Now for a brief overview of the “learning opportunities.” Students  (N=105; 77 present today) are already divided into teams in this course, which at this point in the term made natural  groupings. #1 “Mapping the Territory” involved picking one broad topic/unit from a list I’d prepared and working with 2-4 others to develop a map of definitions, related concepts and studies, ways to apply the concepts, and so on. #2 “Pass your questions” invited everyone to write a question – or even just a key term – at the top of a blank page, and then pass it to the left. The next 2-3 minutes involved writing down whatever they could recall/find to address their neighbour’s question. We did this “passing” three times before returning the sheet back to its original owner. #3 “Application Challenge!” divided the teams into 2 subteams. Pick a topic/concept/theory to challenge the other subteam. Switch papers, and write a thorough scenario that accurately applies the topic/concept/theory. Then switch back and evaluate how well the other team did at generating an application. #4 “Study Plan” involved setting out the specifics of their studying between now and the test on Thursday, including what/when/where/how/with whom.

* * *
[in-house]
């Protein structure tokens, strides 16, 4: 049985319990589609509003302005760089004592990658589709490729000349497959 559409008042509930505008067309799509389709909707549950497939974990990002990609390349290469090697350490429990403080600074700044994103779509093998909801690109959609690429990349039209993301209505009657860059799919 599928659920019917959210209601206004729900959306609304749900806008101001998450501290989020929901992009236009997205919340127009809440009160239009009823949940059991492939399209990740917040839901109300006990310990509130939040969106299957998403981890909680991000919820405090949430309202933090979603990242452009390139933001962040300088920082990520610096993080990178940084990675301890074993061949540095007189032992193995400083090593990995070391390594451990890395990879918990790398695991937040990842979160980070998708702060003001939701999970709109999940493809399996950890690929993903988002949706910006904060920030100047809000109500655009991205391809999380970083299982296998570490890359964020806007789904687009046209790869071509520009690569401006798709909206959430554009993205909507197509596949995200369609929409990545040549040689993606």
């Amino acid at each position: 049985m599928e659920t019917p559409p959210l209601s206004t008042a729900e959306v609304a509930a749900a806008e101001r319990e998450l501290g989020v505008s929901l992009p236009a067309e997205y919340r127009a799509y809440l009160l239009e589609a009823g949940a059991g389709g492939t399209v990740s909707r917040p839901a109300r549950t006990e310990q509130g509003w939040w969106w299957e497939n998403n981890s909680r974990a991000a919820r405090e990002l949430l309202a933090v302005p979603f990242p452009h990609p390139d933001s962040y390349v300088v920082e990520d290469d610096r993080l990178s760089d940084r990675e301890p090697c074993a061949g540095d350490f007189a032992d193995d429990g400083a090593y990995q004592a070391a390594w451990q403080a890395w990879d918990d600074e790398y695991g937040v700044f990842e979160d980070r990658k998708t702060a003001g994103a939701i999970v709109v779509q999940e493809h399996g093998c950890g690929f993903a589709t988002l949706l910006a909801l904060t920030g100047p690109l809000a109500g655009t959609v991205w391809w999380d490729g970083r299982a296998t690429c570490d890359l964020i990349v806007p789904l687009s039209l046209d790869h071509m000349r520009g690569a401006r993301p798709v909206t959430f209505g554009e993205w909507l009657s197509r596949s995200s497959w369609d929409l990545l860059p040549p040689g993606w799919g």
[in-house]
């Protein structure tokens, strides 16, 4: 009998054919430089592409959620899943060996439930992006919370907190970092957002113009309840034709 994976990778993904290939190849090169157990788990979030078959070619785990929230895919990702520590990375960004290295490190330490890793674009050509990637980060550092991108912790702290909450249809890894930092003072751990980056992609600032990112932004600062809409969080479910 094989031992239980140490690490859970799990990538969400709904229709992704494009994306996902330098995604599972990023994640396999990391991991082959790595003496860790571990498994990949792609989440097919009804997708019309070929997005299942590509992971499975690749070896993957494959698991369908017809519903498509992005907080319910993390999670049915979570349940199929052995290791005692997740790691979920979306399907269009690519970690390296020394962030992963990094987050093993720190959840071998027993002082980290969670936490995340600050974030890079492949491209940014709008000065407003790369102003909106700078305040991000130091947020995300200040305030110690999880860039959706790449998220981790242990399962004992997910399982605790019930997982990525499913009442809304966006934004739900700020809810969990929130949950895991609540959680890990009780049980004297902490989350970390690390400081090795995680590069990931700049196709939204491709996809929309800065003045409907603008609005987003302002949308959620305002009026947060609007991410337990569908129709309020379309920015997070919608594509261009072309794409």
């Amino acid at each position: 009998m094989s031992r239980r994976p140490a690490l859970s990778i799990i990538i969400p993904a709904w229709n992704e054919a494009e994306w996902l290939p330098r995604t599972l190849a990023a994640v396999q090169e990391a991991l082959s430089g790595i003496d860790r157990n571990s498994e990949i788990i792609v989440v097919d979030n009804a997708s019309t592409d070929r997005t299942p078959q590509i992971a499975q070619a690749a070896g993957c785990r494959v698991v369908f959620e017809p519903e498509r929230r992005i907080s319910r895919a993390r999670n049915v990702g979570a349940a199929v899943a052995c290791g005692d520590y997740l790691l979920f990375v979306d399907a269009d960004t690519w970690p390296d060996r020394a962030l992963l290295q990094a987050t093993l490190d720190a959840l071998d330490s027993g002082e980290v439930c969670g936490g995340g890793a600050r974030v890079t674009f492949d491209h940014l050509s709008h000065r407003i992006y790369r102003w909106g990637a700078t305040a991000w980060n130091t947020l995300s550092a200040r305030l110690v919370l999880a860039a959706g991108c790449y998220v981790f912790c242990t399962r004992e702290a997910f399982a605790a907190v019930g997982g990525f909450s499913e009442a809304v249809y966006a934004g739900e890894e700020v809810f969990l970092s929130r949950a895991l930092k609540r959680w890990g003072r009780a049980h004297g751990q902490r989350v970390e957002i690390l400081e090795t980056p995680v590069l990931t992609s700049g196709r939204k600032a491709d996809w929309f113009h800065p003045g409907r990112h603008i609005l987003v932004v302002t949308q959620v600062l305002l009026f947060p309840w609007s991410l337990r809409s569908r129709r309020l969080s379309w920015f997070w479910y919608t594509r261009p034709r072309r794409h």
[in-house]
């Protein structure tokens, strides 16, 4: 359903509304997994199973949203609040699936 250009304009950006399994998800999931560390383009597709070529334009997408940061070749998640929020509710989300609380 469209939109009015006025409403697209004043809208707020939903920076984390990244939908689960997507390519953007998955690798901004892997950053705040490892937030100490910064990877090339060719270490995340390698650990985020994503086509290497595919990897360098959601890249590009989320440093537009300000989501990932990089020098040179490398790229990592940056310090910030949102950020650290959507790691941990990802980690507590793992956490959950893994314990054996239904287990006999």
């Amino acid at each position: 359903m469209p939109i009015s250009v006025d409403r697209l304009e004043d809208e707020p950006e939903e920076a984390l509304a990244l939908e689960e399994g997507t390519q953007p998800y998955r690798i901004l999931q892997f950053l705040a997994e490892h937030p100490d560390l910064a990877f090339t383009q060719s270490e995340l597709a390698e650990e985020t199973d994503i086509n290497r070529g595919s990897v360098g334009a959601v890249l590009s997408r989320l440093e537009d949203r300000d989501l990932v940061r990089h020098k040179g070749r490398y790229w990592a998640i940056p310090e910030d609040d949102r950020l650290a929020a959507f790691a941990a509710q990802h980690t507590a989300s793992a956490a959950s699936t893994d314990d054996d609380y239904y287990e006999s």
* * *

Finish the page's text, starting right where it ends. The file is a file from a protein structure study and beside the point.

During this 80 minute period, students got about 15 minutes for each of the four learning opportunities, although the earlier ones spilled over that and the last one was reduced to about 6 minutes (which was all it really needed). I milled about, answering specific questions about the content as they arose, handing out paper, timekeeping and generally being impressed by the strong efforts my students were putting forth.